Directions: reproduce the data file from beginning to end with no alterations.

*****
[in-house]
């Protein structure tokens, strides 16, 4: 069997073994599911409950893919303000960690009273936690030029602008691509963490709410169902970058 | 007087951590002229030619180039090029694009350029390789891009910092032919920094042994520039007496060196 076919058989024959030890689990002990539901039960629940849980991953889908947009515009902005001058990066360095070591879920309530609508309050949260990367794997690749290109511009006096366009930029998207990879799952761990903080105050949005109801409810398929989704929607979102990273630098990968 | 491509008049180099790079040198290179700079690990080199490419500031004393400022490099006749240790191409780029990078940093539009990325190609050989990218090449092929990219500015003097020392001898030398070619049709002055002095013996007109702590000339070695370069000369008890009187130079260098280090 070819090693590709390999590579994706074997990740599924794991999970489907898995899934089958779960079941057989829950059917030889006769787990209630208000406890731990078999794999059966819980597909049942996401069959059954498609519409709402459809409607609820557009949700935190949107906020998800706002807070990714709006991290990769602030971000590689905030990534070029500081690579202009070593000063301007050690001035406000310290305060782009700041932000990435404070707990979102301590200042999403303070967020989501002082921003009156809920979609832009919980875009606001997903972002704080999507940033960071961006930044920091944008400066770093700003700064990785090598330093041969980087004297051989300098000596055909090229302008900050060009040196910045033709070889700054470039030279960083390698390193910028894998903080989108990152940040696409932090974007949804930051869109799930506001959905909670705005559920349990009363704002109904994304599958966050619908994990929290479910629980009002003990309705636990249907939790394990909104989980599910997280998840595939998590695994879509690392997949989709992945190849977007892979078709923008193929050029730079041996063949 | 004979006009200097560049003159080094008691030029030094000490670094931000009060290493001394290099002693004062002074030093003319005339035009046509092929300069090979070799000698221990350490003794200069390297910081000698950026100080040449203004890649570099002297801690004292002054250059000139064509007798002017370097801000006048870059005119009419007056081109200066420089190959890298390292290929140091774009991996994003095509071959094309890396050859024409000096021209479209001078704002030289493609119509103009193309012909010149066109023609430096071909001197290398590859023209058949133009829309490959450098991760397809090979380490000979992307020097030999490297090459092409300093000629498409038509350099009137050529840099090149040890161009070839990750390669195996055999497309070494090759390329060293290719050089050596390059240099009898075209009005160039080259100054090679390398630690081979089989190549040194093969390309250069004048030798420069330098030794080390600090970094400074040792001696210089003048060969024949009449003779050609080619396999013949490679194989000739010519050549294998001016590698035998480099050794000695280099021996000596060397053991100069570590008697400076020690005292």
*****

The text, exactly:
[in-house]
């Protein structure tokens, strides 16, 4: 069997073994599911409950893919303000960690009273936690030029602008691509963490709410169902970058 | 007087951590002229030619180039090029694009350029390789891009910092032919920094042994520039007496060196 076919058989024959030890689990002990539901039960629940849980991953889908947009515009902005001058990066360095070591879920309530609508309050949260990367794997690749290109511009006096366009930029998207990879799952761990903080105050949005109801409810398929989704929607979102990273630098990968 | 491509008049180099790079040198290179700079690990080199490419500031004393400022490099006749240790191409780029990078940093539009990325190609050989990218090449092929990219500015003097020392001898030398070619049709002055002095013996007109702590000339070695370069000369008890009187130079260098280090 070819090693590709390999590579994706074997990740599924794991999970489907898995899934089958779960079941057989829950059917030889006769787990209630208000406890731990078999794999059966819980597909049942996401069959059954498609519409709402459809409607609820557009949700935190949107906020998800706002807070990714709006991290990769602030971000590689905030990534070029500081690579202009070593000063301007050690001035406000310290305060782009700041932000990435404070707990979102301590200042999403303070967020989501002082921003009156809920979609832009919980875009606001997903972002704080999507940033960071961006930044920091944008400066770093700003700064990785090598330093041969980087004297051989300098000596055909090229302008900050060009040196910045033709070889700054470039030279960083390698390193910028894998903080989108990152940040696409932090974007949804930051869109799930506001959905909670705005559920349990009363704002109904994304599958966050619908994990929290479910629980009002003990309705636990249907939790394990909104989980599910997280998840595939998590695994879509690392997949989709992945190849977007892979078709923008193929050029730079041996063949 | 004979006009200097560049003159080094008691030029030094000490670094931000009060290493001394290099002693004062002074030093003319005339035009046509092929300069090979070799000698221990350490003794200069390297910081000698950026100080040449203004890649570099002297801690004292002054250059000139064509007798002017370097801000006048870059005119009419007056081109200066420089190959890298390292290929140091774009991996994003095509071959094309890396050859024409000096021209479209001078704002030289493609119509103009193309012909010149066109023609430096071909001197290398590859023209058949133009829309490959450098991760397809090979380490000979992307020097030999490297090459092409300093000629498409038509350099009137050529840099090149040890161009070839990750390669195996055999497309070494090759390329060293290719050089050596390059240099009898075209009005160039080259100054090679390398630690081979089989190549040194093969390309250069004048030798420069330098030794080390600090970094400074040792001696210089003048060969024949009449003779050609080619396999013949490679194989000739010519050549294998001016590698035998480099050794000695280099021996000596060397053991100069570590008697400076020690005292």